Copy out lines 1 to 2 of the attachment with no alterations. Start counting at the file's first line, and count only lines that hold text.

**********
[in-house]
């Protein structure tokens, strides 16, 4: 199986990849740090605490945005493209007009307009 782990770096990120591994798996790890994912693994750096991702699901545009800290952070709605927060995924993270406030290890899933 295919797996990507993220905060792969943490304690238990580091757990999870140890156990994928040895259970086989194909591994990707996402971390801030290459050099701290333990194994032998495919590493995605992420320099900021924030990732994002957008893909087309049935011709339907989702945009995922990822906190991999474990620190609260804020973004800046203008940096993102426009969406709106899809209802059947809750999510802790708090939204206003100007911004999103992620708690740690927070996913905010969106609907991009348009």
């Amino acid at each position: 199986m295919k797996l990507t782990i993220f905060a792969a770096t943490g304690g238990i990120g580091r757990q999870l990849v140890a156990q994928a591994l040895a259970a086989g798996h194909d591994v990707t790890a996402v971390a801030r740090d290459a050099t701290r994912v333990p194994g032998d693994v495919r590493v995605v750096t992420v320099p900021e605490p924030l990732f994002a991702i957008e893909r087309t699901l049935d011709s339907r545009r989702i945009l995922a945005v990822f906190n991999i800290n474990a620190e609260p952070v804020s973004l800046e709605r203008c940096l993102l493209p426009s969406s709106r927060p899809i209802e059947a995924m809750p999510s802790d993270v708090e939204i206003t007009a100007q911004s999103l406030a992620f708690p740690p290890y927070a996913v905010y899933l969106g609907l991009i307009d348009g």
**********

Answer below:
[in-house]
């Protein structure tokens, strides 16, 4: 199986990849740090605490945005493209007009307009 782990770096990120591994798996790890994912693994750096991702699901545009800290952070709605927060995924993270406030290890899933 295919797996990507993220905060792969943490304690238990580091757990999870140890156990994928040895259970086989194909591994990707996402971390801030290459050099701290333990194994032998495919590493995605992420320099900021924030990732994002957008893909087309049935011709339907989702945009995922990822906190991999474990620190609260804020973004800046203008940096993102426009969406709106899809209802059947809750999510802790708090939204206003100007911004999103992620708690740690927070996913905010969106609907991009348009």